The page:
Both male eagles, one in Deocorah and one in Davenport, can be seen sitting in the sunshine on their massive nests yawning while on eaglet chick duty. (Who knew eagles yawn?) It seems eagle parenting is as exhausting as human parenting can be. These babies have huge appetities, and it's a full-time job just to feed them. Enjoy this idyllic view of the Iowa baby eaglets while you can. It will all be over too soon. In approximately 6 weeks these baby chicks will make their fledling flights.

Update:
Saturday, April 14, 2020

At almost four weeks old, the first born hatch at the Alcoa Eagle Cam in Davenport, IA is fast approaching the size of her dad. While nobody honestly knows her gender yet, I'm speculating due to her bulk compared to her younger siblings that she is a female. Still an awkward, gawky looking baby covered in dark gray down (the second down coat), she's ready to feed herself. Her sibling, born two days later is still smaller than her. The third hatch, affectionately called PeeWee by many, is markedly the caboose by a considerable weight difference. PeeWee was born only 5 days after the first eaglet chick hatched, and it definitely shows.

There's possible bad weather predicted in Iowa today, rain with the possibility tornadoes could form across the midwest. At both locations, Davenport and Decorah, a lot of care of the nest has been taken today, as if shoring them up for a possible blow.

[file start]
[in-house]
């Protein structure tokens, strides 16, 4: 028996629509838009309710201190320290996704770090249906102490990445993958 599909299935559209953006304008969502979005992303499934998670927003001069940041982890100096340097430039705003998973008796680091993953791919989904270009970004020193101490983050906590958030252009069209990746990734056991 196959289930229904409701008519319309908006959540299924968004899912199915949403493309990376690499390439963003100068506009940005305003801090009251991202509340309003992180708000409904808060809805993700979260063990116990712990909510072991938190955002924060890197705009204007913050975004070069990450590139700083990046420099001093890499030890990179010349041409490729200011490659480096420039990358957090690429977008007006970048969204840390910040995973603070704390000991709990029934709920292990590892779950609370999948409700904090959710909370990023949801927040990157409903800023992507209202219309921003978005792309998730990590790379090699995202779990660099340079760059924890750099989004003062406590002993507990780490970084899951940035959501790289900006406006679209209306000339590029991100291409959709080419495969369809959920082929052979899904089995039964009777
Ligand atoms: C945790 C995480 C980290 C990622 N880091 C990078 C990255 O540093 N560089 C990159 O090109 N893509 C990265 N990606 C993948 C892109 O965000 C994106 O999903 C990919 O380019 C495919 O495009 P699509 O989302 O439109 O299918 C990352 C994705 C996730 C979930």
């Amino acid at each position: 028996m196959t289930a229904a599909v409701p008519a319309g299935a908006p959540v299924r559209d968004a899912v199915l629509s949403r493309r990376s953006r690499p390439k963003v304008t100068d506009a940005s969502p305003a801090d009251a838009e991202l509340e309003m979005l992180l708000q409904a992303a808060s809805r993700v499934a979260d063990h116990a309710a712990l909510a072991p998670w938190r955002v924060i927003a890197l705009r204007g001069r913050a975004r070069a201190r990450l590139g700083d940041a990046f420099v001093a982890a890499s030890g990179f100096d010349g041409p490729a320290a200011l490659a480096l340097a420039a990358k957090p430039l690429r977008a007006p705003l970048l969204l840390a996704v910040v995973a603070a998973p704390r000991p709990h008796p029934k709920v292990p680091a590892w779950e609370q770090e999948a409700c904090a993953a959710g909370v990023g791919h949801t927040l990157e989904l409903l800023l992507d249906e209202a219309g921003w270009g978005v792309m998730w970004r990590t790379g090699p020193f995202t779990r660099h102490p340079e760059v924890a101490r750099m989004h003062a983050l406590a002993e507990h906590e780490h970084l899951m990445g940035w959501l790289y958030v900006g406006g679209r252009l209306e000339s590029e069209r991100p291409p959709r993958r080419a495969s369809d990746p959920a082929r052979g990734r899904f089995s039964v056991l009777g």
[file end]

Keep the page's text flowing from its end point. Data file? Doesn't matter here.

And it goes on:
Decorah's eagles are much smaller, but they were also born a week after the Davenport eagles were born too. There is still plenty to see at both cams before the baby eaglets fledge. Sad to report that 40% of baby eaglets do not survive their first flight (what a staggering number), but these eaglets have had the epitome of excellent care from their hard working parents, and thousands of spectators are crossing their fingers and offering up prayers for their survival. Optimism is high they'll all have a good outcome.

Update:
Sunday, April 15, 2020

Decorah – Last night about 2:00 A.M. an owl attempted an attack on the eagle nest. Mom sounded a warning, and when that didn't deter the owl, she opened up her wings and flapped them around the nest. When that didn't work, she called for Dad to come and cover the nest, (which he promptly did) while she personally escorted the owl away from the nest herself. These parents are amazingly vigilant and the babies slept through the whole thing. A video link is posted at the bottom of the Decorah web page.

Davenport – It was a wild and woolly night in Davenport and Liberty has to be exhausted. Three different storm fronts pelted the nest, from dusk until the wee hours this morning. Liberty was hammered by pelting rain, hail, and strong wind gusts that forced her to fight for her perch on the nest, buffeting her around for long, dangerous hours. She stuck like velcro. Still, as dawn early light peeked over the horizon, at 6:20 A.M. she headed out to look for breakfast while Justice watched over the waking eagle chicks.

It was simply a relief to realize as the sun rose that the eagle pair and their little family of eaglet stars had weathered the storm, and had survived to see the first rays of an overcast dawn. The weather has cleared considerably as the day warmed up, but there are still chances of rain the in forecast.

Update:
Saturday, April 21st, 2020